Top Spanish judge Baltasar Garzon will stand trial for alleged abuse of power for launching a probe into atrocities committed during the country's civil war and subsequent dictatorship, a court source said Wednesday.
AFP - Spanish judge Baltasar Garzon was Wednesday facing trial for abuse of power for violating an amnesty by launching a probe into atrocities carried out during Spain's civil war and subsequent dictatorship.
Supreme Court investigating magistrate Luciano Varela has decided to press ahead with a case brought against the judge, known round the world for his campaigns against former Latin American dictators, by several far-right groups, a judicial source told AFP.
Among the groups which filed the complaint against Garzon was the Falange, the party that provided the ideological basis for General Francisco Franco's rule from 1939-1975.
Varela had already ruled in February that Garzon "consciously ignored" an amnesty decreed by parliament in 1977 by launching a probe into the disappearance of tens of thousands of people during Spain's 1936-39 civil war and Franco's dictatorship.
But Garzon, 54, appealed the ruling, denying that he had abused his power. His lawyer Gonzalo Martinez-Fresneda told the online edition of daily newspaper El Pais that he would also appeal Varela's latest ruling.
The Supreme Court has up until now always rejected appeals at this stage of an inquiry, the newspaper added.
Varela's decision will likely mean that Garzon, a polarizing figure, will be temporarily suspended as a judge on Spain's High Court, which is responsible for cases concerning crimes against humanity, organised crime and terrorism.
Garzon declared himself to have jurisdiction to investigate Spain's civil war atrocities in 2008 and he ordered churches and government ministries to provide him with any information which they had on people who went missing during the conflict and the Franco era.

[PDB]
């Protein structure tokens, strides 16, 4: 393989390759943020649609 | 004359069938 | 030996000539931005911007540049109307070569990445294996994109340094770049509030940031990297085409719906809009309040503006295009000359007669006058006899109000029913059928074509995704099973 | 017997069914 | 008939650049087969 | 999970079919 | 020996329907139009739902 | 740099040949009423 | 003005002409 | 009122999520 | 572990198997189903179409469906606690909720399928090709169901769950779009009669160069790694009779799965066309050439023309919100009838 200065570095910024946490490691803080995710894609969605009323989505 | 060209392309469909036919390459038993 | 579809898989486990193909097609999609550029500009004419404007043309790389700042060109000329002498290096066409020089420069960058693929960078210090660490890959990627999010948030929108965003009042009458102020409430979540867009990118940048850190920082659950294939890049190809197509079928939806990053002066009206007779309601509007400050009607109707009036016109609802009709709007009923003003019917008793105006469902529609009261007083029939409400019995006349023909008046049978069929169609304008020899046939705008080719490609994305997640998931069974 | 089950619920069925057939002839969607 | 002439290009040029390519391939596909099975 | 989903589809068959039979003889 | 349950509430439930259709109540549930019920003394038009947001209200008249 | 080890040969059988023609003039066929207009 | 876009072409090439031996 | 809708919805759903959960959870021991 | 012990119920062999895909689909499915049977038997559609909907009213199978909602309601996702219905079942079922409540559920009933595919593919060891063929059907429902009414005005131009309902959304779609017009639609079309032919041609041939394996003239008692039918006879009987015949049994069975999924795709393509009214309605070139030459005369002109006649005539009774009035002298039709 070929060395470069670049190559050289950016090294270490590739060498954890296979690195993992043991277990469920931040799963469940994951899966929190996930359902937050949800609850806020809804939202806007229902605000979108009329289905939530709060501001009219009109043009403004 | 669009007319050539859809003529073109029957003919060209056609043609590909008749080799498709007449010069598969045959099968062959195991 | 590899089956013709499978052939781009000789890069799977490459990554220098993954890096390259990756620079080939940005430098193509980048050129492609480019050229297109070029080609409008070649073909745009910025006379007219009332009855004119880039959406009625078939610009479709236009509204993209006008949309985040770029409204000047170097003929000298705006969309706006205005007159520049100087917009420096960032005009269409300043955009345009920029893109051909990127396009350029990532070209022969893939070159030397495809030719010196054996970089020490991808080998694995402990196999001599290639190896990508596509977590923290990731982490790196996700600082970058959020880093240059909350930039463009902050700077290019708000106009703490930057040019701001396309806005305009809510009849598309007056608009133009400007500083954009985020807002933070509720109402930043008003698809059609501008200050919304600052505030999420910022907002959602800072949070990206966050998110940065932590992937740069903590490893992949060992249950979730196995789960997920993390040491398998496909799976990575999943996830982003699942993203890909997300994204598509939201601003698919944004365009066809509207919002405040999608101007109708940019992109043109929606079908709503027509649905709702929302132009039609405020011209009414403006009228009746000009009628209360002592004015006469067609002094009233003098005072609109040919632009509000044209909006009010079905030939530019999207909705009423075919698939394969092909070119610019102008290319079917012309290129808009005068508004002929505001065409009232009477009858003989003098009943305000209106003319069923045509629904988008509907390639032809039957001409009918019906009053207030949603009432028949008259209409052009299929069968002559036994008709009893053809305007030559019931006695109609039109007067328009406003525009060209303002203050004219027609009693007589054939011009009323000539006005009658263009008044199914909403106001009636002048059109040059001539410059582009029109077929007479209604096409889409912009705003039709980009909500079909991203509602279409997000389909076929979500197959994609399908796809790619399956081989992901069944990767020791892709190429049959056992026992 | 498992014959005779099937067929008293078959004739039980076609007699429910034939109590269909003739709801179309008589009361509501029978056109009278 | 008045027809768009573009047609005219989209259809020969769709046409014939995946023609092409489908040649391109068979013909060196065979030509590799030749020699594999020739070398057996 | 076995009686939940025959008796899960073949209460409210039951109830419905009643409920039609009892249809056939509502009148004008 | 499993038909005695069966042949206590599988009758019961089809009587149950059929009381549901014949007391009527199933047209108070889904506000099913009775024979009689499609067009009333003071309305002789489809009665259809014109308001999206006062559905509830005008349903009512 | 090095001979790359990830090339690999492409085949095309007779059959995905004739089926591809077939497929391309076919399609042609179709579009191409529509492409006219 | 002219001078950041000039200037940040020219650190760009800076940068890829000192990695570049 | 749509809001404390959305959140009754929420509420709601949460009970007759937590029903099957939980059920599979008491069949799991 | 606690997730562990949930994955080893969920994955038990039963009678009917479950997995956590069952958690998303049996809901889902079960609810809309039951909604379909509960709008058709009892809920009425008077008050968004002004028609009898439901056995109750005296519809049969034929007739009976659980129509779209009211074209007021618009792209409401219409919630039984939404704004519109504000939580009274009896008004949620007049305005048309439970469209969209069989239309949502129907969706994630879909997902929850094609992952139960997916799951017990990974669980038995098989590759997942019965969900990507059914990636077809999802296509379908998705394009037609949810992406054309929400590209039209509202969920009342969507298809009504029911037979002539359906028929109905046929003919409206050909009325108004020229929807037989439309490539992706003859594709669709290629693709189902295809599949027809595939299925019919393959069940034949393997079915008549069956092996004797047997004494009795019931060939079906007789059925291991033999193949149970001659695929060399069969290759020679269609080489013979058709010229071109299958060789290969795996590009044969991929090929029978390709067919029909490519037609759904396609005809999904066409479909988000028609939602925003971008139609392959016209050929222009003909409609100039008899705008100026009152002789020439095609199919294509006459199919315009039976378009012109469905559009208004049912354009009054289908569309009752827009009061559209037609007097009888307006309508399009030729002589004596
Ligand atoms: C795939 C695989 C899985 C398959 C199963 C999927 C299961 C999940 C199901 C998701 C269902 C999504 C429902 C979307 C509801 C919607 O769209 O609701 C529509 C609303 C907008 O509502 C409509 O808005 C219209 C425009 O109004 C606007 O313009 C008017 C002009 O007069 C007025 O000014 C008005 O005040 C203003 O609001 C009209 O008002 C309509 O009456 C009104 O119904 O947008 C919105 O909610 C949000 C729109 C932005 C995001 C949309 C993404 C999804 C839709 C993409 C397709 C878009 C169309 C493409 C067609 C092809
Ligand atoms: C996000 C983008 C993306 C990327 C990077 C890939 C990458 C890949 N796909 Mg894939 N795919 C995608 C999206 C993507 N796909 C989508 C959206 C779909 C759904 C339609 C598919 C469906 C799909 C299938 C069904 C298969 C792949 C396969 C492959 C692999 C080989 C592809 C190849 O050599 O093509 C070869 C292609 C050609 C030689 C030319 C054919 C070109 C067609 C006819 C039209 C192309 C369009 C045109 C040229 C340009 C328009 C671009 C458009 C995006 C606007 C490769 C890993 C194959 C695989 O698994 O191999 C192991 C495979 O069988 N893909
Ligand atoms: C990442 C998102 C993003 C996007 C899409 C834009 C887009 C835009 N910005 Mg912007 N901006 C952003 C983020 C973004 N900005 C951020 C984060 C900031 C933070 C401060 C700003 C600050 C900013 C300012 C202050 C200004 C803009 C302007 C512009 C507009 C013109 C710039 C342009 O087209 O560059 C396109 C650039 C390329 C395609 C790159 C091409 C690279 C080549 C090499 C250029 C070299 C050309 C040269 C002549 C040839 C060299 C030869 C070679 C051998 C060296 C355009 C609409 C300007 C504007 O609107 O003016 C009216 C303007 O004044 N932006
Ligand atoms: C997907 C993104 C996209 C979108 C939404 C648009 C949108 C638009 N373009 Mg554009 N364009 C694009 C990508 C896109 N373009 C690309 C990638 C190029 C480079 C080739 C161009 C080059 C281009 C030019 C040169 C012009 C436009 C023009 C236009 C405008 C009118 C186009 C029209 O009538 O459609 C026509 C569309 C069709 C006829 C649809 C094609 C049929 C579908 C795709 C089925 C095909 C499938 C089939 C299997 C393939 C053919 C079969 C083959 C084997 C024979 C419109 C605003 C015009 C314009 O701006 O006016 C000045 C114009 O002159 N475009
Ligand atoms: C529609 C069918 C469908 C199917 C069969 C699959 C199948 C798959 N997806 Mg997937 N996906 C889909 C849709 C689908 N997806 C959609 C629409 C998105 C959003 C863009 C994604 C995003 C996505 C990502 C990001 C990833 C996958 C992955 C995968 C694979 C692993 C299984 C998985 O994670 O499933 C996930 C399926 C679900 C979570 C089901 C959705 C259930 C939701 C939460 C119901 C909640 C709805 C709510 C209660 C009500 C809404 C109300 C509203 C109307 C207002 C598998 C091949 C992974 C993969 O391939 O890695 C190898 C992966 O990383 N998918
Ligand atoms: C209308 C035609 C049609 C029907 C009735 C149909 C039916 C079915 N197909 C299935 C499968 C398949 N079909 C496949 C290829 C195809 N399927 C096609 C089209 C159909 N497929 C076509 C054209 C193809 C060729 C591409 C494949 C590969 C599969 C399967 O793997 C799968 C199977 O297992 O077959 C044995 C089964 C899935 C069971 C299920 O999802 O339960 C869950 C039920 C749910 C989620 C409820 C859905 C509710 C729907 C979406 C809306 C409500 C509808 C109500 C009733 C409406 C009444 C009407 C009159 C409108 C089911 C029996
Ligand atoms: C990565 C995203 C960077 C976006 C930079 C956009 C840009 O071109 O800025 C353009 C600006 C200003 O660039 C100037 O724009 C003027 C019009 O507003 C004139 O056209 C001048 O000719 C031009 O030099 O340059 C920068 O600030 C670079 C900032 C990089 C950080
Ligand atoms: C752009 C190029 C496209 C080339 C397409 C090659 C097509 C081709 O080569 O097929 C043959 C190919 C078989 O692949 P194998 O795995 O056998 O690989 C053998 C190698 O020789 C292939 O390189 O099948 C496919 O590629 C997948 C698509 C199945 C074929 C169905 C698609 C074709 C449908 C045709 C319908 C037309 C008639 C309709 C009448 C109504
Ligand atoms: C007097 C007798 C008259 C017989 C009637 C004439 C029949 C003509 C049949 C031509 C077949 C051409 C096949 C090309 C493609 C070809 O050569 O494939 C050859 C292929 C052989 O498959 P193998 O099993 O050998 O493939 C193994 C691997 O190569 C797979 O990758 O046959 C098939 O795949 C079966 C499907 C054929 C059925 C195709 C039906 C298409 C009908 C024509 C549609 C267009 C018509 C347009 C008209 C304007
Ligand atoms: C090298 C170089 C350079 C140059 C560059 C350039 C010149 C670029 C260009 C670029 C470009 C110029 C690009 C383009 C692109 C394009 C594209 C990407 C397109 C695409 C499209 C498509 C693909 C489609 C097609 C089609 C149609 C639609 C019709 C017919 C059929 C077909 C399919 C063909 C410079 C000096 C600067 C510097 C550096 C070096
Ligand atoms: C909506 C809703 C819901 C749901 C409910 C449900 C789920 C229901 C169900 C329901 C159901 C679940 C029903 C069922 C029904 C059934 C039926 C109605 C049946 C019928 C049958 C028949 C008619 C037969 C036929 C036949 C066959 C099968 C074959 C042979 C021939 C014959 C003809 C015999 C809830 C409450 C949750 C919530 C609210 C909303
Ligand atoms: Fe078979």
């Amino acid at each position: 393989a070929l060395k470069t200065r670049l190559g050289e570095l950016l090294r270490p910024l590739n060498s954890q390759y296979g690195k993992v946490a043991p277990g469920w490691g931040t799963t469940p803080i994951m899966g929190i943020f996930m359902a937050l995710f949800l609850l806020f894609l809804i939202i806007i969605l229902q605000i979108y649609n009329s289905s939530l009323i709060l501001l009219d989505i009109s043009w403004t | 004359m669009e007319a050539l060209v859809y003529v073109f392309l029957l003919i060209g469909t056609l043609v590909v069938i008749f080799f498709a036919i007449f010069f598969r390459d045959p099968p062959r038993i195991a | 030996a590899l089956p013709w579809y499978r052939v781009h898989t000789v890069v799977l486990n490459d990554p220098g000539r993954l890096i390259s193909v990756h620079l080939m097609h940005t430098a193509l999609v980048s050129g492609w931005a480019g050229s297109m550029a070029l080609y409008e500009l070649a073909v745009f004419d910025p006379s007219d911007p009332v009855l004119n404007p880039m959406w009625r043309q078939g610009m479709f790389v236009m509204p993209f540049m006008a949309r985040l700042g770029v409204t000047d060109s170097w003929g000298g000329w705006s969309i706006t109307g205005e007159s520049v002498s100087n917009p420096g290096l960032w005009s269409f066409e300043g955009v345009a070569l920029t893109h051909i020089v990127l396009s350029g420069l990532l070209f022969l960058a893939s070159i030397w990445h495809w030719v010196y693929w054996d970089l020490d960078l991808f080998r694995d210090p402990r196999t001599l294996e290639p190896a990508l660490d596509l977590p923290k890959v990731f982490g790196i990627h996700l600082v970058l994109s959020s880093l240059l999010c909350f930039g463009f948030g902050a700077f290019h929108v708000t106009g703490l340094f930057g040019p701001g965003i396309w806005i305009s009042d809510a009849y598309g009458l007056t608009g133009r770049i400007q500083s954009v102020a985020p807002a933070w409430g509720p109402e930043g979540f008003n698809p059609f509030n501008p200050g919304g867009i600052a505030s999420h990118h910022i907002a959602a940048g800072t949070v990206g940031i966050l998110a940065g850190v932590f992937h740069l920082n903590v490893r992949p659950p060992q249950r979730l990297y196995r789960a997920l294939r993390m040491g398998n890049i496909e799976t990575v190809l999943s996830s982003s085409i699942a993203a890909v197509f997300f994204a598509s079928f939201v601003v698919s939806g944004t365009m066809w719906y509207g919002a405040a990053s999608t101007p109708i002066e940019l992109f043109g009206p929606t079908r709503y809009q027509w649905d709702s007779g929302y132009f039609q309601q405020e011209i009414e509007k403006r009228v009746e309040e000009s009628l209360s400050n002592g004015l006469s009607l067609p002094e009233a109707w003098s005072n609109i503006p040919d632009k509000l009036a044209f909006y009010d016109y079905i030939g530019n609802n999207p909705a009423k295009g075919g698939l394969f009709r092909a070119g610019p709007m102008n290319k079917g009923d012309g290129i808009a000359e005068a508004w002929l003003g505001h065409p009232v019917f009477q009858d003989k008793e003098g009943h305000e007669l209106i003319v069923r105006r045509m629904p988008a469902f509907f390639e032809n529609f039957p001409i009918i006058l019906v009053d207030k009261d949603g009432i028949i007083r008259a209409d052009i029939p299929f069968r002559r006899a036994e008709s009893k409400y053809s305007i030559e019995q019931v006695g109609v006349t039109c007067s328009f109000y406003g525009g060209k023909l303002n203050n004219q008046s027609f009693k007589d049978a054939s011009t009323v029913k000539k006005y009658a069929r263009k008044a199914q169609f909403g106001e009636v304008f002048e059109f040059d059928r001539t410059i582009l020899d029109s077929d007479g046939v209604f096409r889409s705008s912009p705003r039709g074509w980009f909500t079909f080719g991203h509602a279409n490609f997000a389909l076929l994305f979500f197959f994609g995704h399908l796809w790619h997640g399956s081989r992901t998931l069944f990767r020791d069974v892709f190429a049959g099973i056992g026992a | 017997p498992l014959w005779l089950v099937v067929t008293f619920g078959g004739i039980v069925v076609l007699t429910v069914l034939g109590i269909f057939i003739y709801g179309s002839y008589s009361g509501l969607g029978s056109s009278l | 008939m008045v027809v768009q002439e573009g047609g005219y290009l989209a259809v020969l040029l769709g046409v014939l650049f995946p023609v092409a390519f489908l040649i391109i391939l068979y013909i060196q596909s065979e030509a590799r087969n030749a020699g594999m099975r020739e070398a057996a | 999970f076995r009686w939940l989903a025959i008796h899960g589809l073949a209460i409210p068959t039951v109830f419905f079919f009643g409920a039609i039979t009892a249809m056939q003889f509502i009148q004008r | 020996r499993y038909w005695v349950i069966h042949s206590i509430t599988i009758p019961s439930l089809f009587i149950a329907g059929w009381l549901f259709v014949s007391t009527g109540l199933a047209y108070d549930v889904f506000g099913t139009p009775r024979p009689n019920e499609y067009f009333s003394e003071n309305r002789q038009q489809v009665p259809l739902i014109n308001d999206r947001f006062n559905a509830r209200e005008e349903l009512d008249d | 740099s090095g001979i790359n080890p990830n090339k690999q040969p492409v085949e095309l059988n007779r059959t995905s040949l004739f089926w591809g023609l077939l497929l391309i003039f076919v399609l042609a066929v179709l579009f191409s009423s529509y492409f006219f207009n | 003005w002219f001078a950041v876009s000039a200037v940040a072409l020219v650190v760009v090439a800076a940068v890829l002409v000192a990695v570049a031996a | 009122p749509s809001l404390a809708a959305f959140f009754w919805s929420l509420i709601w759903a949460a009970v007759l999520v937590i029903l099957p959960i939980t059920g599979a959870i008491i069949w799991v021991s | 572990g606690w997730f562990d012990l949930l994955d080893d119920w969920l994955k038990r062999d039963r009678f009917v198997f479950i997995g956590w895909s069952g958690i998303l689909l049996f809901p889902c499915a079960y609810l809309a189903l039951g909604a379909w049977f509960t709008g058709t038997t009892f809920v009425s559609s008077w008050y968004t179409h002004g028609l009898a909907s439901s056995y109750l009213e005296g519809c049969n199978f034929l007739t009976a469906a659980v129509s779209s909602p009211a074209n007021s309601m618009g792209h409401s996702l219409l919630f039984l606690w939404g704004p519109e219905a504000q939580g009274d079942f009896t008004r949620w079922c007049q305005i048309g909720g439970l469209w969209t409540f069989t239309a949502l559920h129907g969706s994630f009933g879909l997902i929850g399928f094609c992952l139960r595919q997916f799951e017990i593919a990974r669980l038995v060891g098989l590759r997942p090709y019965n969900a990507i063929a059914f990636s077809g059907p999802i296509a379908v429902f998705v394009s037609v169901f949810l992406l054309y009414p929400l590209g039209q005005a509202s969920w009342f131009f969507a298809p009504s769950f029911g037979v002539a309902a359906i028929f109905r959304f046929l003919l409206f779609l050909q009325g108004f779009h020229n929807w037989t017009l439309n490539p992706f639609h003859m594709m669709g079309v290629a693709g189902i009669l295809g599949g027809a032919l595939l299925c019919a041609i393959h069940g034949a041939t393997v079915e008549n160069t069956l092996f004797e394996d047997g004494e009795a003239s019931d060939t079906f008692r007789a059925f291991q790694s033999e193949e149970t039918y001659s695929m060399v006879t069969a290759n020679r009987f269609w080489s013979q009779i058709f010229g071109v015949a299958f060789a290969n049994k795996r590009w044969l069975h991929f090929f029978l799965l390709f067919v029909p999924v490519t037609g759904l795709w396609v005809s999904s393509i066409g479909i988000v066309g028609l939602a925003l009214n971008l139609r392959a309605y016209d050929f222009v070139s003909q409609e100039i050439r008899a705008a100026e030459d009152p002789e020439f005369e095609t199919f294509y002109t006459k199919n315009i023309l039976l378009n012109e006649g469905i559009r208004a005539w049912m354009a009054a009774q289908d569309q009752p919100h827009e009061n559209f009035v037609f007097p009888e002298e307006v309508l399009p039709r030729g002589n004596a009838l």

He transferred the case to provincial courts several months later after state prosecutors questioned his jurisdiction over crimes committed by people who had already died and whose crimes were covered by the amnesty passed in 1977, two years after Franco's death.
More than 200 human rights groups and jurists from around the world have signed a letter in support of Garzon that was sent to Spanish judicial authorities.
Garzon is seen as a hero by leftists and international human rights groups but is accused by some Spanish conservatives of harbouring grudges and of constantly seeking the media limelight with his pursuit of high profile cases.
He once stated that his goal was to change the world, one court sentence at a time.
Garzon made world headlines in October 1998 when he ordered the arrest of former Chilean dictator General Augusto Pinochet in London, under the principle of "universal jurisdiction" which holds that heinous crimes like torture or terrorism can be tried in Spain even if they had no link to the country.
He also indicted Osama bin Laden in 2003 over the September 11, 2001 attacks in the United States and looked into the deaths of Spaniards in Argentina during the military regime of 1976-83.
He is the target of two other investigations: one into payments he received for speaking at conferences in the United States sponsored by Spanish bank Santander and another into his alleged bias in a probe which he launched into a corruption scandal rocking the opposition Popular Party.
Date created : 2010-04-07